Admittedly, I thought of little else the following day. Replaying what happened, thinking about other ways I could have reacted, resolving not to let it change my daily life. And when I wasn’t thinking about it quietly, I was repeating the story. As much as I could, I’d try to insert humor in my account. Fatty’s “charity case” line always got a chuckle. My new roommates and I joked how at least it was a “Rose Bay-style” mugging – nonviolent and Merman took the time to return things (he must have really sifted through because I realized later he had kept my bus pass). After I told my parents, my Dad tried to lighten the mood by suggesting that at least I had a good blog topic.
I laughed when he said that, but he was right. I did spend a fair amount of time thinking about how I’d write about it, how I could make it a compelling, reflective story. If it was going to be on my mind anyway, at least I could make it productive. Instead of dwelling on the details I thought about how to describe them. It allowed me to become a storyteller, no longer just the victim.
Like everything Down Under, the Aussie police are equal parts serious and casual. I kind of like it.
After Skyping my parents first thing in the morning, I walked to the nearby Rose Bay Police Station. Each officer I encountered showed immediate surprise at my mugging; I’m pretty sure a big day for them is the proverbial cat-in-a-tree. The Sergeant at the desk looked earnest when I said I was there to report a mugging, but then turned around to someone I couldn’t see and said seemingly casually, “This lady had her bag snatched last night; want to take her to the interview room?”
I was assigned to Constable Shuttleworth, who couldn’t be much older than I am and definitely green; she and I spent a solid three hours together, moving slowly and carefully through the steps of reporting a crime. But I was happy to be a guinea pig for her and offer a change of pace. Although I did have a flashback to the time I was a teeth dummy for my friend in dental hygiene school; the standard cleaning and exam took hours.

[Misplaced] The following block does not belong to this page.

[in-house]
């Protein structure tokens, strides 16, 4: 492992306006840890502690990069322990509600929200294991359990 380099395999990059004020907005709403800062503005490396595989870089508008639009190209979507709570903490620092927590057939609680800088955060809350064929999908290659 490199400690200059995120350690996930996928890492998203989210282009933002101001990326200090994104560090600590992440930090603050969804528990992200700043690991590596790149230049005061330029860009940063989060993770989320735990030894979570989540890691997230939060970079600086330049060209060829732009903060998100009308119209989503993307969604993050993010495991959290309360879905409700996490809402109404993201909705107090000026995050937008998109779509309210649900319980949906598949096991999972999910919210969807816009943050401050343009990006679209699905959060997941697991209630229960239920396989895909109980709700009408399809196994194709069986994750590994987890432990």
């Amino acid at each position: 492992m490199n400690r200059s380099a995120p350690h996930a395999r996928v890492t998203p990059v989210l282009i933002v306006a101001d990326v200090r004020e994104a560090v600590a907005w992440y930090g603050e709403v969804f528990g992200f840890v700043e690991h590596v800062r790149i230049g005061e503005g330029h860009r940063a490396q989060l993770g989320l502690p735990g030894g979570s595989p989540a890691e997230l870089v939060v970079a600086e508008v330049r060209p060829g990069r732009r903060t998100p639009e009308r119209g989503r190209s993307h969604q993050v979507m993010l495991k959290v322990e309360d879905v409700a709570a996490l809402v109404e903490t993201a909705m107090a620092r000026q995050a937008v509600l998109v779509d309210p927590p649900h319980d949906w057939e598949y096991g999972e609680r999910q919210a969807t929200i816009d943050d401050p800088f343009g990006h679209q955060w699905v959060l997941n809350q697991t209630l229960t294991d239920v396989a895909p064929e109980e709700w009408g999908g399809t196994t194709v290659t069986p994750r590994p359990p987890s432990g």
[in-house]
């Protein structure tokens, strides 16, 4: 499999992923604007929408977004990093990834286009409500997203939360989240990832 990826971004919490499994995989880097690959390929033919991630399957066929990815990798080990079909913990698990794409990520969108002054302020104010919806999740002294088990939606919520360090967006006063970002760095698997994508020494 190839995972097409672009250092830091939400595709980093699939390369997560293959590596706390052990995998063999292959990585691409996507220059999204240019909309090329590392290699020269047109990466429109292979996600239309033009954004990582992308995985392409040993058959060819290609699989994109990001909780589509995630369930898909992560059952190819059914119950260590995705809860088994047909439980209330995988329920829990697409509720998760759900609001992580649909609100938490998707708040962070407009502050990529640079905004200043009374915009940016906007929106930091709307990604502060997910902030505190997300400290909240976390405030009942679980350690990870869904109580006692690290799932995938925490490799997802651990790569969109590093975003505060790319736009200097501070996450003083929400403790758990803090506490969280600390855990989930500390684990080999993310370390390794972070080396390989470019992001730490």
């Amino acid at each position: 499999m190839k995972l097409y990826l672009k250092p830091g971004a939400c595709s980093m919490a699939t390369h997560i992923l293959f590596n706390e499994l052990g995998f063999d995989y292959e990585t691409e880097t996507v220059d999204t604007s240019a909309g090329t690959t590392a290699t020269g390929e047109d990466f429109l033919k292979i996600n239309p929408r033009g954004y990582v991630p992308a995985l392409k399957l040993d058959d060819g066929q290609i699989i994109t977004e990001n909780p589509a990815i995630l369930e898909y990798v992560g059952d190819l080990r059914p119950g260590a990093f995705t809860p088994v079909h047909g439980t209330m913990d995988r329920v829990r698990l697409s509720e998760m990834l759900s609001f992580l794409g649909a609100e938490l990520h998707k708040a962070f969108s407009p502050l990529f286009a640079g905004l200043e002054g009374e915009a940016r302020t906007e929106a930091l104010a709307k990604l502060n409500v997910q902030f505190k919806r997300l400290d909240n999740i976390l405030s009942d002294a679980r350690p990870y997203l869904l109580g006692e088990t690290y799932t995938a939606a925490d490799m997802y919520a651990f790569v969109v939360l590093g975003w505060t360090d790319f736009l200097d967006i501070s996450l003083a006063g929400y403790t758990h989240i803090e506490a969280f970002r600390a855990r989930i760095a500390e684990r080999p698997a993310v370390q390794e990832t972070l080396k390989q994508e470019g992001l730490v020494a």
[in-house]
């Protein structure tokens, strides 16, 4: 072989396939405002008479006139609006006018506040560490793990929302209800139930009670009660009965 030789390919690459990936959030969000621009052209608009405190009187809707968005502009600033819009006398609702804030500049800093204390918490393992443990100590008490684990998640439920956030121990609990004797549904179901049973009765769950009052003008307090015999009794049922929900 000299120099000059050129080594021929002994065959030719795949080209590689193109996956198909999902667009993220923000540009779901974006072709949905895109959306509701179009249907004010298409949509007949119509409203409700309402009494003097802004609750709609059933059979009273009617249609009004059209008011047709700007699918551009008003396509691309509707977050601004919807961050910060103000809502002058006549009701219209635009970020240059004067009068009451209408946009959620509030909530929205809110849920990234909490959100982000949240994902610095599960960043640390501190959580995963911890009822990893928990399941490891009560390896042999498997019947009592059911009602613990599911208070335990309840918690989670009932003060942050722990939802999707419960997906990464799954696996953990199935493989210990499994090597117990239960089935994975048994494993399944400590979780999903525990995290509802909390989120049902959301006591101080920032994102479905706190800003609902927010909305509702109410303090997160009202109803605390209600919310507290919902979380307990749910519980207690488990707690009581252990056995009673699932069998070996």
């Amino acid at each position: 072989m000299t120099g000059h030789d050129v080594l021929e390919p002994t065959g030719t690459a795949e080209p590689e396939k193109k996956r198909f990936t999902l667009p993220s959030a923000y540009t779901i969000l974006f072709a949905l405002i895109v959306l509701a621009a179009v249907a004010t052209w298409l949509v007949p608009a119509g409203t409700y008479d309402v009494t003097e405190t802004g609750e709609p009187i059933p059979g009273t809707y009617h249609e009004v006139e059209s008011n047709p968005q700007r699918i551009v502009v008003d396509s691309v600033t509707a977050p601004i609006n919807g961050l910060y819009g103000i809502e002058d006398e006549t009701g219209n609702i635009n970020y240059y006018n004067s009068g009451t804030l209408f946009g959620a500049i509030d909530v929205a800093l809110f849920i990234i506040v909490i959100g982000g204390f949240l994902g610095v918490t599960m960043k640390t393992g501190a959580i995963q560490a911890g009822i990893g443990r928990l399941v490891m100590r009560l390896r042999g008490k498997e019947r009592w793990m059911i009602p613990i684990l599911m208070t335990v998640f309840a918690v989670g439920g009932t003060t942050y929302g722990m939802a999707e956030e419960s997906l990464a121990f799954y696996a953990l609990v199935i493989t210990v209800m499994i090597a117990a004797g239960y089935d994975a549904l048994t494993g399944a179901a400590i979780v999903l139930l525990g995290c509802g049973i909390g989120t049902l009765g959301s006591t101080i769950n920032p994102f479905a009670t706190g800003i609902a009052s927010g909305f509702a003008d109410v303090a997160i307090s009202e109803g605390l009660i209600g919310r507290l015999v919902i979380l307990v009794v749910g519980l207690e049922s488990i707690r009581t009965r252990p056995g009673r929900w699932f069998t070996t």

The RBPD was serious enough about bag-snatching that when Shuttleworth showed our two-hour masterpiece report to Sarge for review, he decided that since Merman had handled my cards, perhaps they could remove DNA from them and check for a match. Can’t imagine the NYPD takes the time to do this for a nonviolent mugging worth less than $300. But the casual vibe was maintained as Sarge kept apologizing for the “rigmarole” of the whole process.
Said rigmarole included getting a cheek swab from me for elimination during the DNA testing of the cards. They set up a video camera – well, a camcorder propped on a file cabinet – to record the process in which I was to “rub the insides of my cheeks vigorously at least 40 times on each side” with a swab; I looked like I was trying to brush my teeth but missed. It was a little silly, but they were taking their time to investigate my case, and it did make me feel a little safer. Or at least taken seriously. And hey, I figure if getting mugged in Rose Bay was such a shocker even to the town protectors, the odds should be in my favor for a while, right?
Exactly one week later, after dinner at my place, I walked my sister to the bus stop to go back to her dorm in the city. Then I walked home along the exact same route as that night, alone, in the dark. Sure, it was only 9 pm; even Rose Bay is awake at 9. But it felt good. I’ve always been one to go wherever I want, even if it means going alone. And no Merman and Fatty are going to change that.
Read Megan’s last blog, “Making Friends.”